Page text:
The Saskatchewan government is revamping its employment standards and asking the public for feedback on what needs to change.
Some current and former restaurant servers said it’s time for the province to create new rules around tipping.
Tipping is regulated in six Canadian jurisdictions, but not in Saskatchewan.
Employers are prohibited from withholding or deducting tips and gratuities from their employees in British Columbia, Ontario, New Brunswick, Prince Edward Island, Newfoundland and Labrador, and Quebec.
“Tips belong to the employees. Tips certainly belong to the employees,” said Jennifer Henshaw, vice president of Prairies and Northern Restaurants Canada, an association representing the Canadian food service industry.
Henshaw said that tipping regulations allow for clarity and accountability within the industry.
Laura Civica, who lives in Saskatoon, worked as a waitress and bartender in the restaurant industry for more than a decade. They said that she constantly experienced unfair tipping rules.
“We had a boss who would take all the tips from all the servers and save it sometimes for a couple of months at a time, and then redistribute it,” Civica said.
Civica said they would earn at least $100 in tips per night. But when they received their tip after a few months of work, they only made back about $500 when the tip money was redistributed, a fraction of what they had actually earned.
They said they never received any communication from the establishment’s owners about how the pooled tips were distributed among employees, including kitchen and management.
Servers feel powerless to fight the system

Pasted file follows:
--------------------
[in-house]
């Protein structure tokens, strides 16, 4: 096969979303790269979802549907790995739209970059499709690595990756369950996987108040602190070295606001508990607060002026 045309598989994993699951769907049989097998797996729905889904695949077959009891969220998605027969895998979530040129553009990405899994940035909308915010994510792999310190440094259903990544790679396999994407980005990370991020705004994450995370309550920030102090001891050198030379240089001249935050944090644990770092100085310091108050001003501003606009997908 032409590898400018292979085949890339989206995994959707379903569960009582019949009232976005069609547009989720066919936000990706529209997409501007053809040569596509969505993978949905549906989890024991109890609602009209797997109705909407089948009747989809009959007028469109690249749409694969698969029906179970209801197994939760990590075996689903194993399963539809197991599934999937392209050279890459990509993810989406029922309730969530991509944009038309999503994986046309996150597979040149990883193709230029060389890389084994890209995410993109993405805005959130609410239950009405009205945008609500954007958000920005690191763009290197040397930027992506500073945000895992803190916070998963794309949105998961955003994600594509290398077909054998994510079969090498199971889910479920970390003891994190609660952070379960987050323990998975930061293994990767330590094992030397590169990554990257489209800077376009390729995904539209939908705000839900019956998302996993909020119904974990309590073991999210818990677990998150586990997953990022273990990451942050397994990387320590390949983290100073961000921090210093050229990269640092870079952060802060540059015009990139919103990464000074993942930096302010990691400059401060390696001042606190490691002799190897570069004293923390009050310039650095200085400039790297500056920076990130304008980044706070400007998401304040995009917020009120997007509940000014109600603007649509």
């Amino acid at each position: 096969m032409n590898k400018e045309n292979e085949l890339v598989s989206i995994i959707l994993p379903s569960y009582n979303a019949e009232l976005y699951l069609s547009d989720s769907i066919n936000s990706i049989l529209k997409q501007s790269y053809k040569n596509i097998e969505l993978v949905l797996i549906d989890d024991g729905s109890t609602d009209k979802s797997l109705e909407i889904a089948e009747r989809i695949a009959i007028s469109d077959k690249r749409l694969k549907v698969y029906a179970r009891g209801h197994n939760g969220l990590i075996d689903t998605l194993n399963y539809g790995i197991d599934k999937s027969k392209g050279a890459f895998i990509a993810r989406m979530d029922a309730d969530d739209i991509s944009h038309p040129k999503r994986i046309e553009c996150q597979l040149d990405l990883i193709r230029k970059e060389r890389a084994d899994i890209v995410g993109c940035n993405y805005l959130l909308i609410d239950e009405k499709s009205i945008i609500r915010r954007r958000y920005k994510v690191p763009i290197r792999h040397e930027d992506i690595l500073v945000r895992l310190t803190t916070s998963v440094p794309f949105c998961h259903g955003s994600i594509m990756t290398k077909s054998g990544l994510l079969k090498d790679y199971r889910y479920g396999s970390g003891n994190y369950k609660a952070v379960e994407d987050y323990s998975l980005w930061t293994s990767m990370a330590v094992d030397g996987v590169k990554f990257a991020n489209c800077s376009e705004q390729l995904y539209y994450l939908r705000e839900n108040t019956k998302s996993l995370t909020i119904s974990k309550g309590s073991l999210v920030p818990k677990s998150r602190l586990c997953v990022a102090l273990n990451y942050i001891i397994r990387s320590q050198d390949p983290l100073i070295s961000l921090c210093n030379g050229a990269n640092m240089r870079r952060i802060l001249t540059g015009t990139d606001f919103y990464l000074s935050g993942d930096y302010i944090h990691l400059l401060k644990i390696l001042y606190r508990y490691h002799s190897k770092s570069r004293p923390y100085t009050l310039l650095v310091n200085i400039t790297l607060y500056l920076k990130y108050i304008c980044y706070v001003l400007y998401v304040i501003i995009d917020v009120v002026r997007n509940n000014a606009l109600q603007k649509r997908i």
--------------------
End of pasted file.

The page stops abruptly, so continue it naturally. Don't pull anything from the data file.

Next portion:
Civica said that servers feel powerless to fight the system, even when it seems like they are being robbed of the money they have earned.
Servers are often paid minimum wage and rely on their tips to survive.
“I think when you’re living below the poverty line, when your paychecks barely cover rent and food, it’s really hard.”
In another service job, Civica faced other issues related to tipping. They said the restaurant was always short staffed on Saturday nights so the manager asked the owners to hire a bus attendant to clear the tables.
“Instead, what happened is the owners would come in that night and get in the way, make it difficult for me to work and make me lose tips,” Civica said.
“So at the end of the night, I would expect me to pay them for their time with my tips.”
Reddit user shadow_238 works in the industry. They told CBC that tipping practices in Saskatchewan restaurants must be addressed.
“Sometimes I have new staff in the kitchen who mess up, and I still have to tip them even though I don’t get one…[It] does not make sense to me considering that his salary is already higher than that of a server who always earns minimum [wage],” they said.
Also, they said that if people don’t tip on a bill, the server is responsible for paying the percentage of the tip that goes to the rest of the staff.
Clarity is needed in tip management
Henshaw said Restaurants Canada supports changes to employment standards in Saskatchewan, as well as the introduction of tipping regulations that would “promote best practice and inter-provincial harmonization.”
“Consistency is important for employers and employees, especially for some of the larger food service companies that have locations in multiple provinces. That would also provide an additional level of clarity and accountability for both employers and employees.” Henshaw said.
The implementation of tipping regulations in the province would require changes to the Saskatchewan Employment Law. The Saskatchewan government said the labor standards provision of the law was last substantially revised in 2012.
“Since then, the work environment has changed. The government seeks to engage stakeholders to identify potential amendments to ensure the legislation continues to meet the needs of modern workplaces in our growing province,” the province said in a statement sent by email.
Civica looks forward to providing feedback to the province.
“I would love to see servers have more control over their tips, over the money they make,” they said. “I think it’s great that we can exercise our voices on that.”
People have up to end of october to provide feedback to the Employment Standards Review by letter or email.